The past hundred years have brought us unprecedented development, especially through ever-evolving technology. In consequence never in history have so many people have lived so well. Yet our society and humanity as a whole are facing huge problems. Since the 1980s lower and middle incomes have barely risen, despite the fact that technology and productivity have continued to develop. The benefits of this development are going mostly to corporations and to the highest income groups, leading to an increasingly large and still growing gap between rich and poor. Especially after the 2008 crisis persistent unemployment and declining livelihoods are leading to impoverishment, with major social and psychological consequences. On top of that people are faced with higher costs of and decreased access to public services such as health care and education.
In addition to these economic and social problems there are enormous environmental challenges: climate change, the depletion of natural resources, the destruction of nature, pollution, growing water shortages, the loss of agricultural land. Problems which are already making an impact, especially in the form of extreme weather, but which will hit much harder in the longer term. In order to prevent this we have to start addressing them as soon as possible.
Lack of money
A key element in the failure to address these problems is money. Ask our politicians to effectively address climate change: no money. Investing in energy efficiency and renewable energy: no money. Nature and environment: no money. But also: better and cheaper education: no money. Employment programs: no money. In other words, there is, at least at this time, no money for those things that are important to the quality of life for present and future generations, such as good public services, a clean environment and the responsible use of natural resources.
All things considered, it is strange that we do not address such important problems due to lack of money. After all, money can, in principle, be created at will. Most money is electronic: it does not even exist physically. Tangible money, coins and banknotes, form only two to three percent of the total money supply. The remaining 97 percent goes under various names: deposit money, bank money, scriptural money and more recently, electronic money: it exists only in the memory banks of computers. Of that we can create as much as we need: all it takes is a few keystrokes on the right computer.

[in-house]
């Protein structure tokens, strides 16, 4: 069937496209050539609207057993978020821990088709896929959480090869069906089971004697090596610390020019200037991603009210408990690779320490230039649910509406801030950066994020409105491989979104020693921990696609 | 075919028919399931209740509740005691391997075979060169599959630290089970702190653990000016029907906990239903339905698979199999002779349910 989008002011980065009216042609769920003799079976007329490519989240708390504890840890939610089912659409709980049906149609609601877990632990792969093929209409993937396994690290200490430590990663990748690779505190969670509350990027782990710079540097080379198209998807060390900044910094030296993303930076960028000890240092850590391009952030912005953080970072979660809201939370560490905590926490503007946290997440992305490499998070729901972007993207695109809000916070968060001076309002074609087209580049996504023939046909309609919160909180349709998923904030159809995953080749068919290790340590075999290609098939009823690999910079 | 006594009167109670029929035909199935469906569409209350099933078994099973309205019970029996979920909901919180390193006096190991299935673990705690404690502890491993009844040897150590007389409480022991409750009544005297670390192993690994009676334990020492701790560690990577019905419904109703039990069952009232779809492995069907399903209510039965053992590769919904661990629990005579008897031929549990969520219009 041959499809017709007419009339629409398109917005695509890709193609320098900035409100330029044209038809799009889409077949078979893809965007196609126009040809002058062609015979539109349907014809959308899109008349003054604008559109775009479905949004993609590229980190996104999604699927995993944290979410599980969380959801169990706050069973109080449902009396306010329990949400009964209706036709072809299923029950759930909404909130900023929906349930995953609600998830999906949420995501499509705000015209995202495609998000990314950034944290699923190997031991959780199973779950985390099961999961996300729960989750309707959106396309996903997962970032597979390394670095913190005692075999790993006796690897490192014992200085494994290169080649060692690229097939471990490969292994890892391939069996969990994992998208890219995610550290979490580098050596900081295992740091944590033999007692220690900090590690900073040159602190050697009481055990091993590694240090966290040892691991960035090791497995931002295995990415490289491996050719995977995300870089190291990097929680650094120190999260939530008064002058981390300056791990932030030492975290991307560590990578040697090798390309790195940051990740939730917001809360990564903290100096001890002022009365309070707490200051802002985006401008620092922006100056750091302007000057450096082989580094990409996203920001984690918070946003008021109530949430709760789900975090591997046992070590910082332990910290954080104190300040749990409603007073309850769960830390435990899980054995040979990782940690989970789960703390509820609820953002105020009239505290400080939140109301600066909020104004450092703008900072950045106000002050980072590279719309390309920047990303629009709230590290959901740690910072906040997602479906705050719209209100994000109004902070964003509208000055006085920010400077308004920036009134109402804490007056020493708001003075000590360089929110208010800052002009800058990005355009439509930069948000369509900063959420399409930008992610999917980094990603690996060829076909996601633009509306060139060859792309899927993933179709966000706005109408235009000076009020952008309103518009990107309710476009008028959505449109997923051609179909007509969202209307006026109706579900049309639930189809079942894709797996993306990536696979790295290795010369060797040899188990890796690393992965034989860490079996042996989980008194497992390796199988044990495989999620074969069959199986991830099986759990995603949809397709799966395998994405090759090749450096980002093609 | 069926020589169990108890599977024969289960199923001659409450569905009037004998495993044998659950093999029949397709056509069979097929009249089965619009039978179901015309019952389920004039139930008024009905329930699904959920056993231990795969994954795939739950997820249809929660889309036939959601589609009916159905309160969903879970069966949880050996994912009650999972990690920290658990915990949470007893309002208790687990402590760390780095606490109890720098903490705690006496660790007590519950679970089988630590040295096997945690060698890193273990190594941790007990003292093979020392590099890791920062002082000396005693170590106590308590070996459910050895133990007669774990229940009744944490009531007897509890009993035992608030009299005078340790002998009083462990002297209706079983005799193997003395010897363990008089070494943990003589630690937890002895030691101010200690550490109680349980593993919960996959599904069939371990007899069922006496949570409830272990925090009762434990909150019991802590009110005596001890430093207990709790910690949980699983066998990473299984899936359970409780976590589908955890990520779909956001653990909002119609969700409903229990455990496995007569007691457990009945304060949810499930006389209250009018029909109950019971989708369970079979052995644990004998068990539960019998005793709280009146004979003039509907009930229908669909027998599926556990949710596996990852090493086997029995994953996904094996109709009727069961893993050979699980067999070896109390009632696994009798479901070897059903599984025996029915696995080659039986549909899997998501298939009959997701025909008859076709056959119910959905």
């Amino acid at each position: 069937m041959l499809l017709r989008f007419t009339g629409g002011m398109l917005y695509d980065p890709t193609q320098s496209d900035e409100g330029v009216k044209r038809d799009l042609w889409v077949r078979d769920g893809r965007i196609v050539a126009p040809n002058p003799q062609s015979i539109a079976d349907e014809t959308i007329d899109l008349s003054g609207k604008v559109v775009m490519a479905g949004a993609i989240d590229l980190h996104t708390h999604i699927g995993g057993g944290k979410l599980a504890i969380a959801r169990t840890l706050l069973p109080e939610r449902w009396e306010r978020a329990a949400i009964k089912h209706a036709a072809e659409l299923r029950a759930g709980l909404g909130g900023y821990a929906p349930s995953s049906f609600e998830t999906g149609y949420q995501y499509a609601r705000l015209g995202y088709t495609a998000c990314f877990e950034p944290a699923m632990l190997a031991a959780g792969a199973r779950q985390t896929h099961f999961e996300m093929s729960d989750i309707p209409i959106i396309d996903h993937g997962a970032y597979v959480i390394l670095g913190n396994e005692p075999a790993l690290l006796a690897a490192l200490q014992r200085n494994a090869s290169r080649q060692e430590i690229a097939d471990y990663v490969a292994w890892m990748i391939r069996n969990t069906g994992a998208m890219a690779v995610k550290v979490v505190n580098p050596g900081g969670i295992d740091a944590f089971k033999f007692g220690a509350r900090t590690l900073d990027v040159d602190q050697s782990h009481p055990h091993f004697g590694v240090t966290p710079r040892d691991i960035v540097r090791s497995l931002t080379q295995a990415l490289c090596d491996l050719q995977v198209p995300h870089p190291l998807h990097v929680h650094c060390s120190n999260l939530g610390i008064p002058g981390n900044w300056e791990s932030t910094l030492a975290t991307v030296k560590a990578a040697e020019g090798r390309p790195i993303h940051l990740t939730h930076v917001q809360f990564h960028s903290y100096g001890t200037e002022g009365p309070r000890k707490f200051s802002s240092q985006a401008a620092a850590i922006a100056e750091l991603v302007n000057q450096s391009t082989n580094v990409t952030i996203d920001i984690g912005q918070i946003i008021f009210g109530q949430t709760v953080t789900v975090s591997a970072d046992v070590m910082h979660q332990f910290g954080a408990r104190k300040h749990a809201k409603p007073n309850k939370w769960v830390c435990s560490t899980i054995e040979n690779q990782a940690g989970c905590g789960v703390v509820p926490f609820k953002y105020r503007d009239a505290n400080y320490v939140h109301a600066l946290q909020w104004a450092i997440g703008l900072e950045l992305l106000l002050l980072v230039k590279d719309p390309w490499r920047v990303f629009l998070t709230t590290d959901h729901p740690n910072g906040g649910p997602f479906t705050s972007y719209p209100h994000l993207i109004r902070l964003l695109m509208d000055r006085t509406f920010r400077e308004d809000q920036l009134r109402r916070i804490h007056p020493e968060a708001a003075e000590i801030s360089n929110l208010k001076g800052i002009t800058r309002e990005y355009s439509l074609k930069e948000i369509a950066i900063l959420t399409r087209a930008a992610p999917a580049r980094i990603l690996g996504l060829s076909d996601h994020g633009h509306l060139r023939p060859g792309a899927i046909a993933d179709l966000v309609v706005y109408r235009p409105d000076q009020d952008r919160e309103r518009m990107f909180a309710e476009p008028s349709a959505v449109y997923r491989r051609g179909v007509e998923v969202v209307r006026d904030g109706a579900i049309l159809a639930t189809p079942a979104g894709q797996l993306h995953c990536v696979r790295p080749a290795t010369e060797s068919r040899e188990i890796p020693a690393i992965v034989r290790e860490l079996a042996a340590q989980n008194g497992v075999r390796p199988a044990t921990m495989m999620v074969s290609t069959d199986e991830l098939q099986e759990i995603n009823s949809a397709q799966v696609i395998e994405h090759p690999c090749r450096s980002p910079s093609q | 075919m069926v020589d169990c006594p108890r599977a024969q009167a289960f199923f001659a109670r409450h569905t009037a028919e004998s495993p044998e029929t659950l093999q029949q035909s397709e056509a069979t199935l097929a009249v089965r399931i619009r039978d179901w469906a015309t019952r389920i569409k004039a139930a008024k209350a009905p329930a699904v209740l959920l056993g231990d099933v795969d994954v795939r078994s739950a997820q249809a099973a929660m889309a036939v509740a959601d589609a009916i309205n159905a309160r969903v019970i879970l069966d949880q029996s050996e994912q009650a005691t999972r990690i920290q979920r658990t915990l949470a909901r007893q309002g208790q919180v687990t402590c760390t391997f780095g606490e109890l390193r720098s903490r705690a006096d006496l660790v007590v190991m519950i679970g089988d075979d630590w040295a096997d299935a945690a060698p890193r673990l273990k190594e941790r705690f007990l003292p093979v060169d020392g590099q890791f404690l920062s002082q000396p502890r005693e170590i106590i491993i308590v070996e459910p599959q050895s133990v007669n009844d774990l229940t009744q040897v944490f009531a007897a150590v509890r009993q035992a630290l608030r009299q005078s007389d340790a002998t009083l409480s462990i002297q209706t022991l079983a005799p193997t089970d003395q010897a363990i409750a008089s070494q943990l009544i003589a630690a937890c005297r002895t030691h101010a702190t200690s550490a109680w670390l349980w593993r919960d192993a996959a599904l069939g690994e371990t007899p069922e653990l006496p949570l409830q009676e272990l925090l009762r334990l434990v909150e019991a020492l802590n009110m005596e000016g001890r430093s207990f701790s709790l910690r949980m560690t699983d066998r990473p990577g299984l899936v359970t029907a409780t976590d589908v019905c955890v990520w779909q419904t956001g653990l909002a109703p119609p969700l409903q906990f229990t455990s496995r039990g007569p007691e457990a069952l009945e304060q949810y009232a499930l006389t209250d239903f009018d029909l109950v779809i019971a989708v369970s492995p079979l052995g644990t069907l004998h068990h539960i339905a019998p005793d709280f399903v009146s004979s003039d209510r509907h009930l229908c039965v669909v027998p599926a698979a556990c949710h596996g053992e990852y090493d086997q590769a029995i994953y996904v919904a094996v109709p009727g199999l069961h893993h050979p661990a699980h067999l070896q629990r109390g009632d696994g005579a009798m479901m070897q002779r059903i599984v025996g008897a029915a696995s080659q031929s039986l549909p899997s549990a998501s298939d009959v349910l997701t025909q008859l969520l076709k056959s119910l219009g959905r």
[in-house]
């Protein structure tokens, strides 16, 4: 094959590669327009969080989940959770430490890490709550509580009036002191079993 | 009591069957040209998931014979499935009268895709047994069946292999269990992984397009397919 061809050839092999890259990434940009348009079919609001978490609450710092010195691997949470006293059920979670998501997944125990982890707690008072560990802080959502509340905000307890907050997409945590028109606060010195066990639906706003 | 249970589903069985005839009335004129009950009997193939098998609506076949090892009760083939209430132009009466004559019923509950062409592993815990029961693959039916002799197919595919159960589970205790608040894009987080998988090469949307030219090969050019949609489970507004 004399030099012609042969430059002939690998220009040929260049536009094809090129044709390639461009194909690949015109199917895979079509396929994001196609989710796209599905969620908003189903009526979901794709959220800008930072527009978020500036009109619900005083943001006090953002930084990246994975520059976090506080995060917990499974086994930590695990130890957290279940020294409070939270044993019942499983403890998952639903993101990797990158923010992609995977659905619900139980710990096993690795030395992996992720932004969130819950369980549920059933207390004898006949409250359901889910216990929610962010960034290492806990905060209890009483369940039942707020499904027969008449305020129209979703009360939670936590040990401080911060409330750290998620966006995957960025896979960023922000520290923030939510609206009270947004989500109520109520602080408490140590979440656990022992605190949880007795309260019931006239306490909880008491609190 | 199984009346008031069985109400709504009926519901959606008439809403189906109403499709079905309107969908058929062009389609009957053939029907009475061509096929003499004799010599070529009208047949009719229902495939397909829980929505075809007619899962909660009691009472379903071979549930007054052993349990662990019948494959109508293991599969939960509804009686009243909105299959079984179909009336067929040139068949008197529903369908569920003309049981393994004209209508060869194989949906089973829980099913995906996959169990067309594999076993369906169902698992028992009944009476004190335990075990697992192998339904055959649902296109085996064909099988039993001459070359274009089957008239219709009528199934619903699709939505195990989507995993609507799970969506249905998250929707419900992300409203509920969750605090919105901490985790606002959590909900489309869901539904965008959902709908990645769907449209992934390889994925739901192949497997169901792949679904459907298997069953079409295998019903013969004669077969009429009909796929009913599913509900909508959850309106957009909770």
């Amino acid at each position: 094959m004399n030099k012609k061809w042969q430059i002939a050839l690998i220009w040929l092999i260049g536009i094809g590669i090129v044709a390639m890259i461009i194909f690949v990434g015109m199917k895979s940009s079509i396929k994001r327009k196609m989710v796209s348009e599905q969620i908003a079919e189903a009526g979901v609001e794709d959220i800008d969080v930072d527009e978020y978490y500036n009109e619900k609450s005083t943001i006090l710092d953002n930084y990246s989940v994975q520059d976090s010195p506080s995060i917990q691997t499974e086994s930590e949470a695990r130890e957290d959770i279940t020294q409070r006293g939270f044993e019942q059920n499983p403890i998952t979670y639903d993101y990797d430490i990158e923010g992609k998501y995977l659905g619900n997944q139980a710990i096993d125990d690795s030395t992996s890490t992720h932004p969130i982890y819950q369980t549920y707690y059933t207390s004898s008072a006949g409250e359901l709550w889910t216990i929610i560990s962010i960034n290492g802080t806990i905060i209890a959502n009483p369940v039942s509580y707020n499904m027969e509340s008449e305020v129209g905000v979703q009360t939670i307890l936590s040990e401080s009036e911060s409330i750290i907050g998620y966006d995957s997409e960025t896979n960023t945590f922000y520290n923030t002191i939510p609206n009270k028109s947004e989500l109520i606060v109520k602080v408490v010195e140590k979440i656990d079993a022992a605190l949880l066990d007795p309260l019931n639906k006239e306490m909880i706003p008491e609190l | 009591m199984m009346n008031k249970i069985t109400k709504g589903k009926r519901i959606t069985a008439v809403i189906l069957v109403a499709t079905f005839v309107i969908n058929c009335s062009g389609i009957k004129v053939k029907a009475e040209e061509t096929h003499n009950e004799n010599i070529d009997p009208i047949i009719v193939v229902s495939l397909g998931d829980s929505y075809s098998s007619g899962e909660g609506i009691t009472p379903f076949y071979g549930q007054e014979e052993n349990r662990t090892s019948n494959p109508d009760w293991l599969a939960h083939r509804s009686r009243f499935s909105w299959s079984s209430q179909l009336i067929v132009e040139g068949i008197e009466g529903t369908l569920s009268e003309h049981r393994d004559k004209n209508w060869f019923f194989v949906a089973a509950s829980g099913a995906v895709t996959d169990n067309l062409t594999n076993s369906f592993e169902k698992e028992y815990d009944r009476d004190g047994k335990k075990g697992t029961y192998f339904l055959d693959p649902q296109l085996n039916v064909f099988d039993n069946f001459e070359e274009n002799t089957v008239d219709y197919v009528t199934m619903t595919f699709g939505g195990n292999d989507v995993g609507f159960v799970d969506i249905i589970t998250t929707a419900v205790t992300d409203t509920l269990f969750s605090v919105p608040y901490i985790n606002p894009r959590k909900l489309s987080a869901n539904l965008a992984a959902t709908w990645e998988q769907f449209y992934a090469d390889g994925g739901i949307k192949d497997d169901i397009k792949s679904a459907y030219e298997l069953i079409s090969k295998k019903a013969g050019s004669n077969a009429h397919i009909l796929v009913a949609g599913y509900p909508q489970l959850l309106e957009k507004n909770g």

In practice there are limitations to creating money, such as the quantity of goods and services the economy can produce. But if, as has been the case after the 2008 crisis, production is much below that capacity it would appear logical to create money to garner the underused capacity of our economy to address society’s challenges. Doing so would have the additional advantage of triggering the private sector investment and job creation that would help overcome the economic crisis.
It doesn’t happen. Production capacity remains unused, problems are insufficiently addressed, and the crisis continues. Companies go bankrupt, unemployment remains high. The explanation for this lies with the way money is created presently, with the current monetary system.
Understanding our monetary system
The concept of money and the way our monetary system works are not well understood. This applies not only to the average citizen: even specialists, such as economists and bankers, often have a false image. That’s understandable to some extent, considering the comment of the British central bank, the Bank of England, that many economic textbooks give a false image of how money is created.
Without some insight into how the current monetary system works a discussion about whether and how we should improve the system is difficult. Therefore this booklet tries to explain in as simple a manner as possible how the current monetary system works, how it originated, what’s wrong with it, and what should be done about it.
Questions we should ask
The starting point for our explanation consists of two questions – with brief introductions. First: our society is facing huge environmental and social problems that threaten the welfare of billions of people, now and even more so in the future. The main reason these problems are not addressed on the required scale is lack of money. The question is: how is it that lack of money, the only resource that can be created at will, forms the main obstacle for addressing effectively society’s problems? The second question is: what can we do about it? How can we ensure that lack of money is no longer an obstacle to tackling these problems? It is these two questions this booklet aims to answer.
This was the 1st chapter of the booklet “Our Money” by Frans Doorman, author of the books Crisis, Economics and the Emperor’s Clothes, Global Development: Problems, Solutions, Strategy – A Proposal for Socially Just, Ecologically Sustainable Growth and The Common Sense Manifesto.